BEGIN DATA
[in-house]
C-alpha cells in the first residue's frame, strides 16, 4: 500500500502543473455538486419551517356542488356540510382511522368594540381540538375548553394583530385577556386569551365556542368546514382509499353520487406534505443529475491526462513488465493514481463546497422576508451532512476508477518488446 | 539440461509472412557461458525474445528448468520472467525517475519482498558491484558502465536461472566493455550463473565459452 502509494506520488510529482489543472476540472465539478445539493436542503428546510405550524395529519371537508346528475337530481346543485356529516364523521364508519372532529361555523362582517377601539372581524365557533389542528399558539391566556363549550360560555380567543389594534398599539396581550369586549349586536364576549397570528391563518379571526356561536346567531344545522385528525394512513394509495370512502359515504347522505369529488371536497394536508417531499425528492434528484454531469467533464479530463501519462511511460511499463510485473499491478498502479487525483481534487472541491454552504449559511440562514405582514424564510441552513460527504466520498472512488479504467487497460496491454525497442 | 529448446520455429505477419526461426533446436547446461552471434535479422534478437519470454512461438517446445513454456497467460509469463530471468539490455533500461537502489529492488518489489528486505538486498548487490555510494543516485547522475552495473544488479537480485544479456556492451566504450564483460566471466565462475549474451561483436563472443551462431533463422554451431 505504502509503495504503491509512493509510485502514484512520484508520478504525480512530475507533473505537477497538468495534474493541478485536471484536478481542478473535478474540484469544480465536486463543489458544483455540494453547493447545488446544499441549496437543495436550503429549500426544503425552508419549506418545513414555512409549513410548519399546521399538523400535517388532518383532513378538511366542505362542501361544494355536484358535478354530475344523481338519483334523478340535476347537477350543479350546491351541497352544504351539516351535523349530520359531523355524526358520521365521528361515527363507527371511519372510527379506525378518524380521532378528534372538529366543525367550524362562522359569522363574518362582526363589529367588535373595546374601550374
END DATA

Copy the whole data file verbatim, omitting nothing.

[in-house]
C-alpha cells in the first residue's frame, strides 16, 4: 500500500502543473455538486419551517356542488356540510382511522368594540381540538375548553394583530385577556386569551365556542368546514382509499353520487406534505443529475491526462513488465493514481463546497422576508451532512476508477518488446 | 539440461509472412557461458525474445528448468520472467525517475519482498558491484558502465536461472566493455550463473565459452 502509494506520488510529482489543472476540472465539478445539493436542503428546510405550524395529519371537508346528475337530481346543485356529516364523521364508519372532529361555523362582517377601539372581524365557533389542528399558539391566556363549550360560555380567543389594534398599539396581550369586549349586536364576549397570528391563518379571526356561536346567531344545522385528525394512513394509495370512502359515504347522505369529488371536497394536508417531499425528492434528484454531469467533464479530463501519462511511460511499463510485473499491478498502479487525483481534487472541491454552504449559511440562514405582514424564510441552513460527504466520498472512488479504467487497460496491454525497442 | 529448446520455429505477419526461426533446436547446461552471434535479422534478437519470454512461438517446445513454456497467460509469463530471468539490455533500461537502489529492488518489489528486505538486498548487490555510494543516485547522475552495473544488479537480485544479456556492451566504450564483460566471466565462475549474451561483436563472443551462431533463422554451431 505504502509503495504503491509512493509510485502514484512520484508520478504525480512530475507533473505537477497538468495534474493541478485536471484536478481542478473535478474540484469544480465536486463543489458544483455540494453547493447545488446544499441549496437543495436550503429549500426544503425552508419549506418545513414555512409549513410548519399546521399538523400535517388532518383532513378538511366542505362542501361544494355536484358535478354530475344523481338519483334523478340535476347537477350543479350546491351541497352544504351539516351535523349530520359531523355524526358520521365521528361515527363507527371511519372510527379506525378518524380521532378528534372538529366543525367550524362562522359569522363574518362582526363589529367588535373595546374601550374